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Is Your Writing Making the World a Better Place?

11 November 2015

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 November 11, 2015
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Did you know that currently, 23% of the world’s women still don’t have the right to vote?

 

This past Sunday, I was lucky to attend the 95th Anniversary Celebration of The League of Women Voters of Los Angeles. My amazing friend Linda Goldstein Knowlton (producer of WHALERIDER, CODE BLACK, and director of SOMEWHERE BETWEEN) was being honored, and was part of a panel that included fellow award winners Abi Morgan and Sarah Gavran (writer and director of the film SUFFRAGETTE.)

 

As the Chair of the Event made her welcoming remarks, she dropped that little info bomb about the number of women who still can’t vote, and even though I know that many of the world’s women live in terrible poverty and powerlessness, I was shocked. And I started thinking about the relevance of a movie like SUFFRAGETTE, a story set in early 20th Century Britain, and how it was being used to make the world a better place right now.  

 

I’m not encouraging you to turn your book or movie into a political tract, but just to take a moment and consider the content you are putting out into the world. If you have a desire to enlighten through your storytelling, ask yourself the following questions…

 

What is the takeaway from my book or movie? Do we see people ultimately empowered, or do we leave them in darkness? And if we leave them in darkness, what does this ‘mean?’ We’re talking theme here. What message will the reader or viewer walk away with?

 

Are my characters stereotypical?  Or do they break down stereotypes and in either a humorous, or dramatic way, reveal complicated authentic people worthy of our attention?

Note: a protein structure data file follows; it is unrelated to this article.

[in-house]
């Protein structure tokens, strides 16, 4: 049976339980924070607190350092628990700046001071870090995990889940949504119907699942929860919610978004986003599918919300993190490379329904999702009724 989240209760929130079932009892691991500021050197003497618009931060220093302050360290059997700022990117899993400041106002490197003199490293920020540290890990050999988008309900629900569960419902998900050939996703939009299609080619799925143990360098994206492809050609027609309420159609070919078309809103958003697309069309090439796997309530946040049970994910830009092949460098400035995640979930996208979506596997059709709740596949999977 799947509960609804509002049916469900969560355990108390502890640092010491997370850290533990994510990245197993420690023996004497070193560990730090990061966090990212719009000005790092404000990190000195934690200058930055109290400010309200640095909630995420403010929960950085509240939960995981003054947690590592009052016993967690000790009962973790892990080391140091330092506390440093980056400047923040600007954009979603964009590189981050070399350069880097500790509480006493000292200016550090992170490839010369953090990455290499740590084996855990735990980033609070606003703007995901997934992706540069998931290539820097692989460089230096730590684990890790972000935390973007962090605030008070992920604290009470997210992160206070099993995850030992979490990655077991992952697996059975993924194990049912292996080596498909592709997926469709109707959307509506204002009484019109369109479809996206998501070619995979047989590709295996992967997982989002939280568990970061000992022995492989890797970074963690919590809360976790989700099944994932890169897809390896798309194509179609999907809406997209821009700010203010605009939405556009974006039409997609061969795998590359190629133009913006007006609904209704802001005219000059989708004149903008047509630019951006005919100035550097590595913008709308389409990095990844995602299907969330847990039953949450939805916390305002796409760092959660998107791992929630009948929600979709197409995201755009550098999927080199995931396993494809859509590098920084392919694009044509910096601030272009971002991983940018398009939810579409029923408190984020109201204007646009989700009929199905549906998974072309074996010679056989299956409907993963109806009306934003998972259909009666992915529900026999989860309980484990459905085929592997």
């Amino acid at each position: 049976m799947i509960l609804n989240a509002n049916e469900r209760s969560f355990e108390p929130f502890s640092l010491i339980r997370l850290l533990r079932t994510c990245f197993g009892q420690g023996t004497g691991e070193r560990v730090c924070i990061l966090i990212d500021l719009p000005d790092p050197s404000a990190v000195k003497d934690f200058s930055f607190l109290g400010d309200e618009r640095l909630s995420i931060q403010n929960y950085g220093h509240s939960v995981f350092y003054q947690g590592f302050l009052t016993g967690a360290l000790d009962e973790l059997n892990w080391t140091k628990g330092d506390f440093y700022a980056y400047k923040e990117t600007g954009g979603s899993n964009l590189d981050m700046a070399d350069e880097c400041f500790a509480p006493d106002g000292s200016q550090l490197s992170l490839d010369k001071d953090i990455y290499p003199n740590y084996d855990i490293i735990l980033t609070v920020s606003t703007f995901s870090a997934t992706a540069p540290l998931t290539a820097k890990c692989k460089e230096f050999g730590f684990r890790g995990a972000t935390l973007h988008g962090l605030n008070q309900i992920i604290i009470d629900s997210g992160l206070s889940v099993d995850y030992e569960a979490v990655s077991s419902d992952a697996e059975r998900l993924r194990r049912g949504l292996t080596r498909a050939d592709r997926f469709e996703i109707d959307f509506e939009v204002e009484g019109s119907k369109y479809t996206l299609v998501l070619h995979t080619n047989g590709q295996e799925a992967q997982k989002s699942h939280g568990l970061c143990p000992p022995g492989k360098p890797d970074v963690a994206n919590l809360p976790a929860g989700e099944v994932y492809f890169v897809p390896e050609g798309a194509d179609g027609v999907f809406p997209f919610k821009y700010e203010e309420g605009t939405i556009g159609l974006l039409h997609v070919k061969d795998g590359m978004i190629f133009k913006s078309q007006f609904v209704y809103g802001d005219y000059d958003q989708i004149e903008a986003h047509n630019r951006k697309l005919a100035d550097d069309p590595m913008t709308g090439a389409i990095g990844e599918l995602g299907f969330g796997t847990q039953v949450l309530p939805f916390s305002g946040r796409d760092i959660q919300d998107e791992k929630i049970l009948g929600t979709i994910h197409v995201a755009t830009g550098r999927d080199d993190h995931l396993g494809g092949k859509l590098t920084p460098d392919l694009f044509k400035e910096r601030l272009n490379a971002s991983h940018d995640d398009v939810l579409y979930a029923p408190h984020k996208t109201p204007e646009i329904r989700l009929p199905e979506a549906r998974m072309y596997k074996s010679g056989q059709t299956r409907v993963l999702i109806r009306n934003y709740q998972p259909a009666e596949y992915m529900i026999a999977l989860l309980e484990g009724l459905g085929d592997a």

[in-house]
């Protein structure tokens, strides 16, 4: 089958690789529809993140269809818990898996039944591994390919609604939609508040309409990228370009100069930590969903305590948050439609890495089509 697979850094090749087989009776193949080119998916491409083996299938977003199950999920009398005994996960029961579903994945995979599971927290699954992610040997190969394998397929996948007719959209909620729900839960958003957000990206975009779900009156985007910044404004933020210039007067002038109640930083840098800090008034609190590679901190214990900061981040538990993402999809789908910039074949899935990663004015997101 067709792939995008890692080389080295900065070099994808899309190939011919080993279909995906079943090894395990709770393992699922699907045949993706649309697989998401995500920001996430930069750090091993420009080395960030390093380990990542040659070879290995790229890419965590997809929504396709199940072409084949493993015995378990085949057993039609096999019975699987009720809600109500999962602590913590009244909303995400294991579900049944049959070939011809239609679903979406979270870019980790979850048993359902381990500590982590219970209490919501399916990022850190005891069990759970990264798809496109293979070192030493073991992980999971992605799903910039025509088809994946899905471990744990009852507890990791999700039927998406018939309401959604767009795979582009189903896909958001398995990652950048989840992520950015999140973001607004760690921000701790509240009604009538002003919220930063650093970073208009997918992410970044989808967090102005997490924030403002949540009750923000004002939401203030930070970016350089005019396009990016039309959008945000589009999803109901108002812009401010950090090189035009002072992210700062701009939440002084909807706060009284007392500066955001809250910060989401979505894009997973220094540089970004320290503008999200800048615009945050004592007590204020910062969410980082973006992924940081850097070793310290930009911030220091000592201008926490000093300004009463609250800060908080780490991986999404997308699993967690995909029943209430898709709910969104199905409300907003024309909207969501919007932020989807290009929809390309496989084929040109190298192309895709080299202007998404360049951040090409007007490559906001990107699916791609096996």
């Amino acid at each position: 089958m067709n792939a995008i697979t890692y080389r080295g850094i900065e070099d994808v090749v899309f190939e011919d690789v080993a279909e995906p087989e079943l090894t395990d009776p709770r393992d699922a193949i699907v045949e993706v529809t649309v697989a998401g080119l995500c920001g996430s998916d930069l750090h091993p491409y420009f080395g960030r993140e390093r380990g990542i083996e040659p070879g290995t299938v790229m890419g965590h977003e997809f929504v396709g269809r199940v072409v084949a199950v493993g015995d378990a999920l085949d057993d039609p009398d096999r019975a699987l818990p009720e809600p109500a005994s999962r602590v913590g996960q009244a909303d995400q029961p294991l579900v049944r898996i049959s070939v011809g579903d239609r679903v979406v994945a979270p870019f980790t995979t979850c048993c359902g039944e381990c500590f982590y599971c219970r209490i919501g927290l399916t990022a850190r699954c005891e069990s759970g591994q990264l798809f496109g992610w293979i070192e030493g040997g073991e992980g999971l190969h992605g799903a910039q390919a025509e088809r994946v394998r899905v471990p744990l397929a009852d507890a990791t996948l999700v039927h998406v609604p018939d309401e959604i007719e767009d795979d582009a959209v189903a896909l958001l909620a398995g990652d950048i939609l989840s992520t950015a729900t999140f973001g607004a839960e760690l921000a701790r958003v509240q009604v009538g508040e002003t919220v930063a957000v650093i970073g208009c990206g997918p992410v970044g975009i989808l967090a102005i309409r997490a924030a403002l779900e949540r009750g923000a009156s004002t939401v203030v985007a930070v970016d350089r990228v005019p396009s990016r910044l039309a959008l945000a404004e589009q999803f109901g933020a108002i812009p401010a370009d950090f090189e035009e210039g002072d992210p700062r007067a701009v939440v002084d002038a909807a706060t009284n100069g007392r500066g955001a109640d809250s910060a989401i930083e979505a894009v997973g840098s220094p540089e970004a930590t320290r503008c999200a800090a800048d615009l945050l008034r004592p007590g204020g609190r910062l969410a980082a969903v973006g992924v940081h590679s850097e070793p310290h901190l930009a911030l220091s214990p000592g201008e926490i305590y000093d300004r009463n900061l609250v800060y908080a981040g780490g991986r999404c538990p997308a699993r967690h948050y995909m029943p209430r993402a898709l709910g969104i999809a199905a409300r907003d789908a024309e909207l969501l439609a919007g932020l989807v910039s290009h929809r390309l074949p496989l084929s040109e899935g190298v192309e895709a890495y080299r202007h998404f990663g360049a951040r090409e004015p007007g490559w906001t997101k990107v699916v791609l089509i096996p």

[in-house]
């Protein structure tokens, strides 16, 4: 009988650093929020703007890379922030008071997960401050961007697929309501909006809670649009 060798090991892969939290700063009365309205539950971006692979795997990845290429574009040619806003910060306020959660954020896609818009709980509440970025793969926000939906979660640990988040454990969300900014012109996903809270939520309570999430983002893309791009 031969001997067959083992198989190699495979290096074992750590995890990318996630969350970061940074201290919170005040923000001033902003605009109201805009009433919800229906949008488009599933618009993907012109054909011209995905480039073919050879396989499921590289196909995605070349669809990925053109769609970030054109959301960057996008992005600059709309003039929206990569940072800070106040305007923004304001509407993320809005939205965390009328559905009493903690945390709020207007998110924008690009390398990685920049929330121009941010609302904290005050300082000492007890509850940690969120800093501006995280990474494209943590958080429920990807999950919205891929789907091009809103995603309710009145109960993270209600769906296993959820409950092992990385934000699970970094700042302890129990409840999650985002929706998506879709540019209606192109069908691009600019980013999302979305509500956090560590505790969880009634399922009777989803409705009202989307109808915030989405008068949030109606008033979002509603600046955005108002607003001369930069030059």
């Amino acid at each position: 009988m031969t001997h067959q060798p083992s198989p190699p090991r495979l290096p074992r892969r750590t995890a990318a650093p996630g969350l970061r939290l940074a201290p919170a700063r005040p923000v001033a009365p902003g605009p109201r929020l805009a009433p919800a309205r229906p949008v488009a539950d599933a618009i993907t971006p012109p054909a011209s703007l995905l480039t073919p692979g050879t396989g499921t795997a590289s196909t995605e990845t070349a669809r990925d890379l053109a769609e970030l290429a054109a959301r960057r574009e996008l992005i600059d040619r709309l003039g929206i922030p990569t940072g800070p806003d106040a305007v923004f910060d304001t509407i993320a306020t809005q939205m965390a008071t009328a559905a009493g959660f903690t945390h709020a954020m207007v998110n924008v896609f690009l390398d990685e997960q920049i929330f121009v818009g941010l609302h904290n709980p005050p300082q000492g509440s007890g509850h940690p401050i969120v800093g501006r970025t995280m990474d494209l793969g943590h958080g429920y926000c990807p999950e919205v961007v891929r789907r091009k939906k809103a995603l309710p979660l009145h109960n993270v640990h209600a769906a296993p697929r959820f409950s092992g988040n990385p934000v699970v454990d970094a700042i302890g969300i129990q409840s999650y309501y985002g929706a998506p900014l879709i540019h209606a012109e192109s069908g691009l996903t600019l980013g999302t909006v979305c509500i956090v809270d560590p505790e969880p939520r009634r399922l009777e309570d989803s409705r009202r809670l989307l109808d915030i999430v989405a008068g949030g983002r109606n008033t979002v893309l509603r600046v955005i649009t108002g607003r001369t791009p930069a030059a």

Do I use violence in a way that’s gratuitous? Or do I use it for a powerful thematic end?

 

How are women portrayed in my story? Does the story pass the Bechdel Test? Or are the female characters just there to serve the story needs of the more powerful men in the narrative? Here are the rules of the Bechdel test– 1. The story has to have at least two [named] women in it, 2. Who talk to each other, 3. About something besides a man.

 

How can I make my story, set in the past, relevant for today’s reader or audience? Why does this book or movie have to come out right now? Just as Arthur Miller’s play THE CRUCIBLE was about the Salem Witch Trials, it was also about the black list and McCarthyism. How can you create a moment of insight for your reader or viewer, where they see your historical story connect up with the present?

 

Am I inspiring my reader to take action? If you’re writing about a social justice topic, do you provide a link for the reader or viewer to connect with a group that is pursuing action along this topic? Could you become an activist yourself by donating some portion of the money you make from this writing project to a real life cause? Could you see your art as an extension of your being an agent of positive change in the world?

 

After attending the event on Sunday, I thought long and hard about the project I’m working on now, and asked myself all the above questions. I immediately started to make notes about clarifying the theme of the story so that it more clearly created some positive insight about humanity and the world.

 

So thank you League of Women’s Voters of Los Angeles (And Linda and Abi and Sarah), for reminding me about the power of stories to create change!

 

Take Action!  Is your writing making the world a better place? If so, how? If not, think about how you are employing theme, portraying your characters, and if applicable, how you are connecting the past to the present. Even the darkest of works are best when they shed light on some aspect of the human condition.

 

It’s not that hard. Just making someone laugh, or think, or angry can be revolutionary.

 

Happy Writing!

 

xo Pat

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